My official love track of this offering is “Hysteric.” It’s a YYYs take on Dream Pop. And, dreamy it is. Ms. O’s voice is soft & delicate on this track. She seems to be singing from her heart rather than her sass. “The cinders, the cinders/ They light the path/ Of these strange steps/ Take Us Back, Take Us Back/ Flow sweetly, hang heavy/ You suddenly complete me.” The lyrics indicate a couple that was once on the brink of destruction, only to allow that destruction to bring them back together and fall back in love. Zinner’s atmospheric instrumentation is epic in it’s lo-fi sort of way. It plays like the soundtrack to a dream. Chase’s drum work goes back to it’s original position within the band’s dynamic. But, it works even better than it did in the original structure. Rarely changing, but constantly pushing you to keep going. The ending with the tambourine & whistling is reminiscent of Old School Soul music.

What’s familiar is their producer of choice(the highly in demand Dave Sitek) and their brass outcast attitude. What’s new is their Dance-Punk gyrations, their symphony string additions, their acoustic implementations and their openly honest confessions. If you acquire their Deluxe Edition, you’ll be treated to Acoustic versions of some selected tracks from the album. Replacing all the electronic work with acoustic guitars and brilliant string performances. This three piece have showed that they can roll with the movement of musical shifts without selling their souls or cashing in their hearts. They were once a band paying hommage to a generation that they were only eye twinkles when it was alive. They didn’t try to emulate that sound, but rather put their own unique spin on it. With this album’s sound being updated to the generation that succeeds their original sound’s influences, the same has taken place. A nod to the dancing pop era, but in the fashion of the three strangies from Brooklyn. If they keep it up, they’ll always be behind . . . and since Retro is always the “new” new, they’ll always be ahead.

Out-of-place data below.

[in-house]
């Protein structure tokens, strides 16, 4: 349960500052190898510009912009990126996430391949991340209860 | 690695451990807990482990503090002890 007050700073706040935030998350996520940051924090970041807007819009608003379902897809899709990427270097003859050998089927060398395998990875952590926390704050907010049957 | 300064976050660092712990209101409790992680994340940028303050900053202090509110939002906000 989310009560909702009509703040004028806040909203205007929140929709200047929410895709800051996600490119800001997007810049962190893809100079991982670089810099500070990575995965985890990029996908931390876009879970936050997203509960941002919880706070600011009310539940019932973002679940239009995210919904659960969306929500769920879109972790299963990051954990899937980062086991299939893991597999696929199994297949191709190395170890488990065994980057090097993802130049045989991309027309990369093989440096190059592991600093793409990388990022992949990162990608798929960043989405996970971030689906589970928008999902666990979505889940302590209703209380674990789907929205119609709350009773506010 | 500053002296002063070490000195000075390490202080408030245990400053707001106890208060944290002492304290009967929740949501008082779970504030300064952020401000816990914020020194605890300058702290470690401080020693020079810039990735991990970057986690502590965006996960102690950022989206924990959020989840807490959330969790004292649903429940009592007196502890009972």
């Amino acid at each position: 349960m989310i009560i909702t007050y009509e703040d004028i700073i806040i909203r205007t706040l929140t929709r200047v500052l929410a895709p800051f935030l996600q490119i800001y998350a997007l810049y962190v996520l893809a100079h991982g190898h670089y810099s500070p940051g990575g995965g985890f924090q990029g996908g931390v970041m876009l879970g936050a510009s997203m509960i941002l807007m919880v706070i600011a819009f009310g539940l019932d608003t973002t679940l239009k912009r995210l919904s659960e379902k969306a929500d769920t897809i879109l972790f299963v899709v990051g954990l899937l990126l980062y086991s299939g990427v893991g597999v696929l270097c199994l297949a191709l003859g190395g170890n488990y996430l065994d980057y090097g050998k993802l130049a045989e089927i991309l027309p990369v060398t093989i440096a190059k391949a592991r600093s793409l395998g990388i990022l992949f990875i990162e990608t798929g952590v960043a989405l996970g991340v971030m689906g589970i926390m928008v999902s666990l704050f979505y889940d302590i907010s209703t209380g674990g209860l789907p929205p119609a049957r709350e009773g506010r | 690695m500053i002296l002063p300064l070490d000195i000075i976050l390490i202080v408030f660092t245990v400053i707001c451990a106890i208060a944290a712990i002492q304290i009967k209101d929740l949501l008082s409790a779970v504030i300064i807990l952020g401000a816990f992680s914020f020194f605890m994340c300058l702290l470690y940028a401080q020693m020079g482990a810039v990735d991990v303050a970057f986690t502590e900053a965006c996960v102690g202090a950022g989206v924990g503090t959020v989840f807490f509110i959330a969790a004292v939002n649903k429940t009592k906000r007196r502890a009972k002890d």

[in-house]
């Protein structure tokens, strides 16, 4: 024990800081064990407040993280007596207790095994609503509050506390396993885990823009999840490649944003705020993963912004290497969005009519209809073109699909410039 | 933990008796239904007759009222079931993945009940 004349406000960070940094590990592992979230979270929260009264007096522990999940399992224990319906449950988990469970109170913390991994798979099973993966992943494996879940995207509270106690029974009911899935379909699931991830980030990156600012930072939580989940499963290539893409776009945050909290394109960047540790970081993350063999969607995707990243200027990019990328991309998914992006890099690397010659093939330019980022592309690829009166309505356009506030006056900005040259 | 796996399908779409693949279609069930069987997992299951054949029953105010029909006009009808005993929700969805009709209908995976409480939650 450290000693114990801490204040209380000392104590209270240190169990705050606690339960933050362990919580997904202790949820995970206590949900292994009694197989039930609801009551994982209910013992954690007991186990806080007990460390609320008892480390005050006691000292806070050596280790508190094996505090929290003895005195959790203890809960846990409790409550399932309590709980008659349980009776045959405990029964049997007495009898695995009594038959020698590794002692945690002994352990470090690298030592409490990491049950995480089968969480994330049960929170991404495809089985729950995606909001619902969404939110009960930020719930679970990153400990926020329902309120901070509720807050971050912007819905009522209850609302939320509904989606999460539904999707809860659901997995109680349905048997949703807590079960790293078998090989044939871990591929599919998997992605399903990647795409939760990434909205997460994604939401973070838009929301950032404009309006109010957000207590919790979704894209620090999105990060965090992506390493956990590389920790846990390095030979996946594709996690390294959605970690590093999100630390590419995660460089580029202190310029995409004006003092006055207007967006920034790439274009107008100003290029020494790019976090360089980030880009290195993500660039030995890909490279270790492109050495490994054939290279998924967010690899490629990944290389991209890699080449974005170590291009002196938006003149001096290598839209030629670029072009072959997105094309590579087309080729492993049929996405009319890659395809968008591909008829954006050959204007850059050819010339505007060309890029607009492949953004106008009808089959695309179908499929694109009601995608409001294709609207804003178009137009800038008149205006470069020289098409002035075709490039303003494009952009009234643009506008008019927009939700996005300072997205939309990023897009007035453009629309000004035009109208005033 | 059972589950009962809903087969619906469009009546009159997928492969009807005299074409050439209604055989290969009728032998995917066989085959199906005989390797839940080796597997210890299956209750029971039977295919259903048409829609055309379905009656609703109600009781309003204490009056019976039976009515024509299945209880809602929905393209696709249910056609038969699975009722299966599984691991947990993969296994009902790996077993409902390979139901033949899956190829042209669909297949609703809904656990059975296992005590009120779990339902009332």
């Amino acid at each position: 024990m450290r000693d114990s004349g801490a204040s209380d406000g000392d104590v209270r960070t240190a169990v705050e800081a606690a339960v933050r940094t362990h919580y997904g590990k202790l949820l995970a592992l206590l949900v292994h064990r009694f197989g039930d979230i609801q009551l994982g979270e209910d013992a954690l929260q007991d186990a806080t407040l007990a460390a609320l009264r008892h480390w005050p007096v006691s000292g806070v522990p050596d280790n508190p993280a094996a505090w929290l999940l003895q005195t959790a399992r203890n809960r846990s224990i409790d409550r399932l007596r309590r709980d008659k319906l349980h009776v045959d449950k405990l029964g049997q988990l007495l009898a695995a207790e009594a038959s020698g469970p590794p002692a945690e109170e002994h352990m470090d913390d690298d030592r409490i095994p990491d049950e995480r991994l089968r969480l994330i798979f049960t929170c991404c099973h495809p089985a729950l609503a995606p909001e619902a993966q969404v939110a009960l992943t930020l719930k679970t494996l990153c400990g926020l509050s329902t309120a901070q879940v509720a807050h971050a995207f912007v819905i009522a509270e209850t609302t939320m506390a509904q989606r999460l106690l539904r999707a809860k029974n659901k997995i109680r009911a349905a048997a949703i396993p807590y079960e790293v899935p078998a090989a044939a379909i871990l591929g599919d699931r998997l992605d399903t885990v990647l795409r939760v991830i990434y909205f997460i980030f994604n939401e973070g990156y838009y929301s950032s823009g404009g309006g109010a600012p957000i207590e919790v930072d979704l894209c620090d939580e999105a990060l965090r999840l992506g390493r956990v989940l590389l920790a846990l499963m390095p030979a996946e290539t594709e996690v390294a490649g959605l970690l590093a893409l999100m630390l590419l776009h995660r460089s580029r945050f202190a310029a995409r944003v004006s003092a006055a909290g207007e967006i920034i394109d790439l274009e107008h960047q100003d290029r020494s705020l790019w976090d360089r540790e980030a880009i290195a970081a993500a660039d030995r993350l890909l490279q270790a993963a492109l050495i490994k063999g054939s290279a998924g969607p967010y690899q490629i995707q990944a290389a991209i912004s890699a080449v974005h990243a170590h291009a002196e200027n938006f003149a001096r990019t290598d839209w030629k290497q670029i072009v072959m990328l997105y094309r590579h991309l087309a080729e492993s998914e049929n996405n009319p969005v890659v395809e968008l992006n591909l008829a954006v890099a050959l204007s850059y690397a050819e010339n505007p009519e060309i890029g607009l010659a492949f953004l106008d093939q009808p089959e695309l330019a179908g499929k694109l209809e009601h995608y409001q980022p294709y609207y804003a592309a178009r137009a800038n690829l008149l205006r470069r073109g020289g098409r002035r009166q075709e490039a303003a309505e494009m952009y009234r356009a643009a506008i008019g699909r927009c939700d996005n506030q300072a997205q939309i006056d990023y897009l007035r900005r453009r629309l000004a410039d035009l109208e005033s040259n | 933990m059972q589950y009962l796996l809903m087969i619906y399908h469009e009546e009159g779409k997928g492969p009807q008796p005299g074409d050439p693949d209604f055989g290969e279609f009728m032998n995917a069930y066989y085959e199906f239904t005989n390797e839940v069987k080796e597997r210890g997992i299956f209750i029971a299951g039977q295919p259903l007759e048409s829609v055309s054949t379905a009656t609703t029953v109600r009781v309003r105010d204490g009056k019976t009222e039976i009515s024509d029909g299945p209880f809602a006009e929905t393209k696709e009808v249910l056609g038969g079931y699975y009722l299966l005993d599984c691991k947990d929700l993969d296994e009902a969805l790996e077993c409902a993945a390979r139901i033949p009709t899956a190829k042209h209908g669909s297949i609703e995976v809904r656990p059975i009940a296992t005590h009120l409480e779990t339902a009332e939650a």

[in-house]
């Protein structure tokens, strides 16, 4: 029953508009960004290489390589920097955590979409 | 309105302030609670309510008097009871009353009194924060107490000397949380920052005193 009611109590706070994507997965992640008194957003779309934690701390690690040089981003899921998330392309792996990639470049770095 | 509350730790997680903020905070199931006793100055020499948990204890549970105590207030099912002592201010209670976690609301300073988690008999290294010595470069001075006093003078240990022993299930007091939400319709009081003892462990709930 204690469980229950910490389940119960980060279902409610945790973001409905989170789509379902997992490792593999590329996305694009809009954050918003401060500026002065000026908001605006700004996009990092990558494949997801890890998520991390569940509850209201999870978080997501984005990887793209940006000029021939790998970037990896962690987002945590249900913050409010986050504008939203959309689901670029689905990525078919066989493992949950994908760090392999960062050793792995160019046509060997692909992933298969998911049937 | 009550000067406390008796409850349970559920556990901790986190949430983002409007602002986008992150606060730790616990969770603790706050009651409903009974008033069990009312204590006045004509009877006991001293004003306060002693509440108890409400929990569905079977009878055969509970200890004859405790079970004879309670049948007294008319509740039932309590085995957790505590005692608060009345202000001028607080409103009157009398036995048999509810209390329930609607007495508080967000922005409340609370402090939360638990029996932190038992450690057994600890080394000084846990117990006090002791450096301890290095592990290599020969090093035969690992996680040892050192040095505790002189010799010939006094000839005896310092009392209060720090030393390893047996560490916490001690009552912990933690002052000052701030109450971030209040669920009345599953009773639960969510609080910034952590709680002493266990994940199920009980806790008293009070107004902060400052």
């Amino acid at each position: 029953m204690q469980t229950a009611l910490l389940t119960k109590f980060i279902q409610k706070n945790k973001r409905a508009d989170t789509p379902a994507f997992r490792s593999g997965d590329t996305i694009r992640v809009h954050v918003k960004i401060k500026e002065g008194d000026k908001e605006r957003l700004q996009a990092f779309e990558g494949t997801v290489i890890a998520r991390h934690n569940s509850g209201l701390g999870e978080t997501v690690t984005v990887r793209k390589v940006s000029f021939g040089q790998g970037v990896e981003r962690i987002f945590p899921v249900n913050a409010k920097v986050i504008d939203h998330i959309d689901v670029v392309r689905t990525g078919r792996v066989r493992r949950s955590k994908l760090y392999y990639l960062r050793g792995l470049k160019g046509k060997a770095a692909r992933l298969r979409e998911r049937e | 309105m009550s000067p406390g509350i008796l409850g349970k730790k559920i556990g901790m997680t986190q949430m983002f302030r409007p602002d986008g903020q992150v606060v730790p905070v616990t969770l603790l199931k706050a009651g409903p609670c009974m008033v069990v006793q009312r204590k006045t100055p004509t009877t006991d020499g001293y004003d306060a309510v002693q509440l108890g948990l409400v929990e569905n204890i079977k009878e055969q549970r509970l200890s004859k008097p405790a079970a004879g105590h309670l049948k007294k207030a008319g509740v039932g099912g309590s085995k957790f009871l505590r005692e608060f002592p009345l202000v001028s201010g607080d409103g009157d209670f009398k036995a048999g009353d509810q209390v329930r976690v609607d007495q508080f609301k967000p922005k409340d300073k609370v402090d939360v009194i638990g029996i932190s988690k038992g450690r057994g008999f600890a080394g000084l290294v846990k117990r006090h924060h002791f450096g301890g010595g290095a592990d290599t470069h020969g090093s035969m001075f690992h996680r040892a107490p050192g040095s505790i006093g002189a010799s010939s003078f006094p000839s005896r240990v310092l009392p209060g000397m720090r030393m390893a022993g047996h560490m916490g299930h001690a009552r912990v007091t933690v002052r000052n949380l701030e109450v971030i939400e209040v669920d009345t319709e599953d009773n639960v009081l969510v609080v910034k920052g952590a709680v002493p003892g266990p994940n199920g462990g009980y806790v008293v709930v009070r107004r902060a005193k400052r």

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Black Light Burns Holes In Bedsheets

Posted by Scotio on June 28, 2008

It’s been a little over a year since Wes Borland, former Limp Bizkit guitarist, released the material from his creative output known as Black Light Burns. Since then, he’s gone on to underground success for his new act; tearing up club stages, and displaying a much more gothic styling to his former stage persona. For the most part, he’s had a good deal of nice reviews for the debut album Cruel Melody, but there are always naysayers no matter what you do or who you are. Still, fans of the band have been eager to hear the next album from the act, as Borland said that he will waste little time hitting the studio up to release it. Then, it was announced that the next offerings from the band would be a CD/DVD combo. The anticipation rose. Then, it was announced that the CD would be full of covers and other little odds and ends that didn’t make the debut album. At that point, the anticipation froze. “Cover album? WTF!” the fans said. Then, when they announced the list of cover songs, it was revealed that you couldn’t find something reasonable to allow hearts to soar for eagerness of hearing the BLB crew ripping through the tunes. But, still, as shaky as the fans were, they were still oddly curious to know what the material would sound like. Me, being a fan of the band, I was similarly eager, yet slightly put off. After all, BLB is an Industrial band. There aren’t any Industrial covers or material that inspired Industrial music being thrown in the pot.